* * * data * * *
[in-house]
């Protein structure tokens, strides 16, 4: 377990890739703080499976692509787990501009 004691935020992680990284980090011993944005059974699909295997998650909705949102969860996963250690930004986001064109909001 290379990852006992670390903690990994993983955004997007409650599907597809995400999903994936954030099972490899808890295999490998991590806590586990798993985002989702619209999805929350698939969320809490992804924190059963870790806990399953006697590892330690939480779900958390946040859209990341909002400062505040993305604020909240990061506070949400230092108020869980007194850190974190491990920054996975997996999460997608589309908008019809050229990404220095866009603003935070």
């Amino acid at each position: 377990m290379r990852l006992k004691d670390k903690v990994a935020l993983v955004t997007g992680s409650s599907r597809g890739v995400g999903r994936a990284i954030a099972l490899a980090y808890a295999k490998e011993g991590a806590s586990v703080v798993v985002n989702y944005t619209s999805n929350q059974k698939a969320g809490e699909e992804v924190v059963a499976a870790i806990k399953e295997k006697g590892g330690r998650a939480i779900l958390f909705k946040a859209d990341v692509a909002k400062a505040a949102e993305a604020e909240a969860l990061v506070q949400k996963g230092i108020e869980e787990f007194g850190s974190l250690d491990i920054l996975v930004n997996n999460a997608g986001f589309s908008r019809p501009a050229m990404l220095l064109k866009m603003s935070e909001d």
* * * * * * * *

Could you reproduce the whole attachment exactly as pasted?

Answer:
[in-house]
């Protein structure tokens, strides 16, 4: 377990890739703080499976692509787990501009 004691935020992680990284980090011993944005059974699909295997998650909705949102969860996963250690930004986001064109909001 290379990852006992670390903690990994993983955004997007409650599907597809995400999903994936954030099972490899808890295999490998991590806590586990798993985002989702619209999805929350698939969320809490992804924190059963870790806990399953006697590892330690939480779900958390946040859209990341909002400062505040993305604020909240990061506070949400230092108020869980007194850190974190491990920054996975997996999460997608589309908008019809050229990404220095866009603003935070």
């Amino acid at each position: 377990m290379r990852l006992k004691d670390k903690v990994a935020l993983v955004t997007g992680s409650s599907r597809g890739v995400g999903r994936a990284i954030a099972l490899a980090y808890a295999k490998e011993g991590a806590s586990v703080v798993v985002n989702y944005t619209s999805n929350q059974k698939a969320g809490e699909e992804v924190v059963a499976a870790i806990k399953e295997k006697g590892g330690r998650a939480i779900l958390f909705k946040a859209d990341v692509a909002k400062a505040a949102e993305a604020e909240a969860l990061v506070q949400k996963g230092i108020e869980e787990f007194g850190s974190l250690d491990i920054l996975v930004n997996n999460a997608g986001f589309s908008r019809p501009a050229m990404l220095l064109k866009m603003s935070e909001d």